That is not happening in Flynn's situation. Instead, like [former Trump foreign-policy "adviser" George] Papadopoulos, he is being permitted to plead guilty to a mere process crime.
When the FBI questioned Flynn about his conversations with Kislyak, it already had the transcripts of those conversations—the government eavesdrops on the representatives of foreign governments, among others, and Flynn had been identified, or "unmasked," as the ambassador's conversation partner. The FBI could have simply told Flynn the transcripts contained evidence of a crime (assuming for the sake of argument they did) and charged him with violating the Logan Act or whatever else the FBI had in mind.

But that's not what happened. Instead, the FBI asked Flynn about his conversations with Kislyak, apparently to test him. If he lied (which would mean he's pretty stupid since he once ran the Defense Intelligence Agency and must have known about the transcripts!) or had a bad memory, he could have been charged with lying to the FBI.

As investigative reporter Robert Parry explains:
What is arguably most disturbing about this case is that then-National Security Adviser Flynn was pushed into a perjury trap by Obama administration holdovers at the Justice Department who concocted an unorthodox legal rationale for subjecting Flynn to an FBI interrogation four days after he took office, testing Flynn's recollection of the conversations while the FBI agents had transcripts of the calls intercepted by the National Security Agency.
In other words, the Justice Department wasn't seeking information about what Flynn said to Russian Ambassador Sergey Kislyak–the intelligence agencies already had that information. Instead, Flynn was being quizzed on his precise recollection of the conversations and nailed for lying when his recollections deviated from the transcripts.
For Americans who worry about how the pervasive surveillance powers of the U.S. government could be put to use criminalizing otherwise constitutionally protected speech and political associations, Flynn's prosecution represents a troubling precedent.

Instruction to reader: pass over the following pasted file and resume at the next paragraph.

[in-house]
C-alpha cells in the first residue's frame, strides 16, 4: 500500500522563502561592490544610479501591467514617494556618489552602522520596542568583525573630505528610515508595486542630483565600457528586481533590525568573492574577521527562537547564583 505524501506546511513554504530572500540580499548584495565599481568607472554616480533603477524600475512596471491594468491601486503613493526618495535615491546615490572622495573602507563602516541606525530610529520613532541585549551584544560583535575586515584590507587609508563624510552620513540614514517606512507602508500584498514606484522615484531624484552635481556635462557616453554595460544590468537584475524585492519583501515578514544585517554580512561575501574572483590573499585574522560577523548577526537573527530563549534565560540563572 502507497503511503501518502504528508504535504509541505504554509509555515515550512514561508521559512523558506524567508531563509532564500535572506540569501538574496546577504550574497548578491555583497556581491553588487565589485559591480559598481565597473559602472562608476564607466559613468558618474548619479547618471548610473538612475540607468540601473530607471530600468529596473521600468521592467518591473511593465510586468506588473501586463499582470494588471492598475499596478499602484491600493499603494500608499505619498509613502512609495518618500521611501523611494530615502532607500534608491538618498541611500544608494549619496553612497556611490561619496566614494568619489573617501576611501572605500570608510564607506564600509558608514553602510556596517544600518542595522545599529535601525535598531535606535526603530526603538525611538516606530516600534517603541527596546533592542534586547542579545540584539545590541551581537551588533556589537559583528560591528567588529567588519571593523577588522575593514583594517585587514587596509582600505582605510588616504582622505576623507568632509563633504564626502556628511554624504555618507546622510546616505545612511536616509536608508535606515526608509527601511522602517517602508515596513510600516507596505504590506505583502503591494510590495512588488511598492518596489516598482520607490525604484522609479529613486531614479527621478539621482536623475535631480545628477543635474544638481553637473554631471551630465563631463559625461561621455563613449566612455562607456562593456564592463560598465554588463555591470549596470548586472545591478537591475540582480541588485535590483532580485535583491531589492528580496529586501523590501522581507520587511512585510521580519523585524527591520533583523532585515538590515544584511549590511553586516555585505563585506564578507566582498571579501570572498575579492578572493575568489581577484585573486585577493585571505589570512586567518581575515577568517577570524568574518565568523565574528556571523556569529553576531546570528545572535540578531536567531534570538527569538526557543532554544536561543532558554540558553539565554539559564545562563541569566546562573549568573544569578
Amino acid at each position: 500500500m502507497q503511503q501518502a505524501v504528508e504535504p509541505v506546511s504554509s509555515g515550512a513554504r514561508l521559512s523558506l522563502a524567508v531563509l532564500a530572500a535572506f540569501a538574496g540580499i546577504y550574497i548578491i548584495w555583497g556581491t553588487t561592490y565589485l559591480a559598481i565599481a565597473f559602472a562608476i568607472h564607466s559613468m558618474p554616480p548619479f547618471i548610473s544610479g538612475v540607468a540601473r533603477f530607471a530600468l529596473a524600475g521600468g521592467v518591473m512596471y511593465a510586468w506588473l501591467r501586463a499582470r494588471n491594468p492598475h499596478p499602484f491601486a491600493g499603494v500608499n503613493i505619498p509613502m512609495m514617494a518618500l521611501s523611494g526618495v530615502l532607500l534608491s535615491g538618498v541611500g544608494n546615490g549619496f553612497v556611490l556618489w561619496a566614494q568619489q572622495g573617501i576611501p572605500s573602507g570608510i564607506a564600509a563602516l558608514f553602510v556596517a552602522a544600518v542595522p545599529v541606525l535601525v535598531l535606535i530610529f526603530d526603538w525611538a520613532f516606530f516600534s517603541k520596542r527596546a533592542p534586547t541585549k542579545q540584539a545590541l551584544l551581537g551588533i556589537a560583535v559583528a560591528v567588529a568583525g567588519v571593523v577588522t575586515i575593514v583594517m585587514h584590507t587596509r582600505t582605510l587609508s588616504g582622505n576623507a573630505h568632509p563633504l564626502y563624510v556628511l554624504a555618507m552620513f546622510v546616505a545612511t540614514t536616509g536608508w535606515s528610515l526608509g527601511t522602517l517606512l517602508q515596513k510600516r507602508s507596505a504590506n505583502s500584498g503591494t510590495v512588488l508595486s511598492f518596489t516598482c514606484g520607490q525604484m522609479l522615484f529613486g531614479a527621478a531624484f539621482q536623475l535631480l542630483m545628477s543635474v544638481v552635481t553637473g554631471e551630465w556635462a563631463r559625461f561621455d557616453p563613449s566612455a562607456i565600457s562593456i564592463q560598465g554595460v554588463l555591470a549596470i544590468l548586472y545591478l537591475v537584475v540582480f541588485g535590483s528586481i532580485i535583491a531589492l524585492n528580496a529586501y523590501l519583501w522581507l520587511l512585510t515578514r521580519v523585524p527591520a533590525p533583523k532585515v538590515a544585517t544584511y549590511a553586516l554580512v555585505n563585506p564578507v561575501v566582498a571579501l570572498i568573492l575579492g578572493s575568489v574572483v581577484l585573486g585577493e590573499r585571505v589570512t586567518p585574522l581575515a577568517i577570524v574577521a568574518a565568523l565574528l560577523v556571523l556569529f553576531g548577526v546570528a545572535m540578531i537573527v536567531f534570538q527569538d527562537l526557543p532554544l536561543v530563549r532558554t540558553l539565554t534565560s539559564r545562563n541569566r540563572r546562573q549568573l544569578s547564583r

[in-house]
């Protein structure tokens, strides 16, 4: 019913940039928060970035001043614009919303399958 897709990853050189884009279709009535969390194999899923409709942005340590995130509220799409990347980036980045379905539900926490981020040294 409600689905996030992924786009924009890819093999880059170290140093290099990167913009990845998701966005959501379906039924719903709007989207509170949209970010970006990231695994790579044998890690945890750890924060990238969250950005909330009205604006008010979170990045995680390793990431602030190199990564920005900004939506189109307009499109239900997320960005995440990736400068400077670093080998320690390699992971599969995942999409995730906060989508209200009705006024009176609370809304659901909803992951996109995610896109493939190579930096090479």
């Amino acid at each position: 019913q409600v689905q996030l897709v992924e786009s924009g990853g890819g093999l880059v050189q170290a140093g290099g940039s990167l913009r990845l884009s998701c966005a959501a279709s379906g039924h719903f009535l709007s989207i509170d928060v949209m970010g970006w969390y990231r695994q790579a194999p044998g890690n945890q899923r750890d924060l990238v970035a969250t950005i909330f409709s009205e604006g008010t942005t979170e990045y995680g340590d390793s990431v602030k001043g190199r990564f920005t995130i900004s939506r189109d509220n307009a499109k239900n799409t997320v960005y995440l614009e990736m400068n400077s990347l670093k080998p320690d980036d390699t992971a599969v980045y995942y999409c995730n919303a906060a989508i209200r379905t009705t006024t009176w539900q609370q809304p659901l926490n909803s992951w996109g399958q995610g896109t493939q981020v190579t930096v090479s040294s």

Why didn't the FBI charge Flynn with an underlying crime? It might be because his conversations with Kislyak were not criminal. McCarthy writes:
A breaking report from ABC News indicates that Flynn is prepared to testify that Trump directed him to make contact with the Russians—initially to lay the groundwork for mutual efforts against ISIS in Syria. That, however, is exactly the sort of thing the incoming national-security adviser is supposed to do in a transition phase between administrations. If it were part of the basis for a "collusion" case arising out of Russia's election meddling, then Flynn would not be pleading guilty to a process crime—he'd be pleading guilty to an espionage conspiracy.
David Stockman shows that the FBI and Special Counsel Robert Mueller themselves indicate the Flynn-Kislyak conversations contained no evidence of criminal behavior.

Flynn spoke to Kislyak to ask that Russia not escalate tensions after President Obama imposed sanctions last December for the alleged election meddling and to ask that Russia not vote to condemn Israel, via a UN Security Council resolution, for its illegal settlements on occupied Palestinian land. In other words, not only were Flynn's discussions with Kislyak unexceptional—presidential transition-team foreign-policy officials have spoken with representatives of other governments in the past—but the content of those discussions should have raised no suspicions. Would non-escalation of the sanctions controversy or a UN veto have undermined Obama's foreign policy? I don't see how. (True, the Obama administration abstained on the resolution, but would Obama have objected had Russia vetoed it? By the way, Russia voted for it, and the resolution passed, as it should have.)

The Flynn plea certainly does nothing to indicate "collusion" with the Russians. For one thing, the conversations were after the election. And perhaps more important, Kislyak was not looking for favors from Flynn; on the contrary, Flynn was lobbying the Russians (successfully on the sanctions—Vladimir Putin did not retaliate—and unsuccessfully on the UN resolution.) Where's the evidence of Russian influence on the Trump team? There was foreign influence, but it was from Israel, a regular meddler in the American political process. All indications are that Prime Minister Benjamin Netanyahu asked Trump son-in-law and special envoy to everywhere Jared Kushner to lobby the world to defeat the UN resolution. Kushner, who has helped finance illegal Israeli settlements, then directed Flynn to call every Security Council member, not just Russia.
What about the Logan Act? The Act, enacted in 1799, around the time of the infamous Alien and Sedition Acts, prohibits private citizens from unauthorized "correspondence or intercourse with any foreign government or any officer or agent thereof, with intent to influence the measures or conduct of any foreign government or of any officer or agent thereof, in relation to any disputes or controversies with the United States, or to defeat the measures of the United States, shall be fined under this title or imprisoned not more than three years, or both."

Right off the bat, the Act appears to violate freedom of speech. And as Parry writes, "That law … was never intended to apply to incoming officials in the transition period between elected presidential administrations."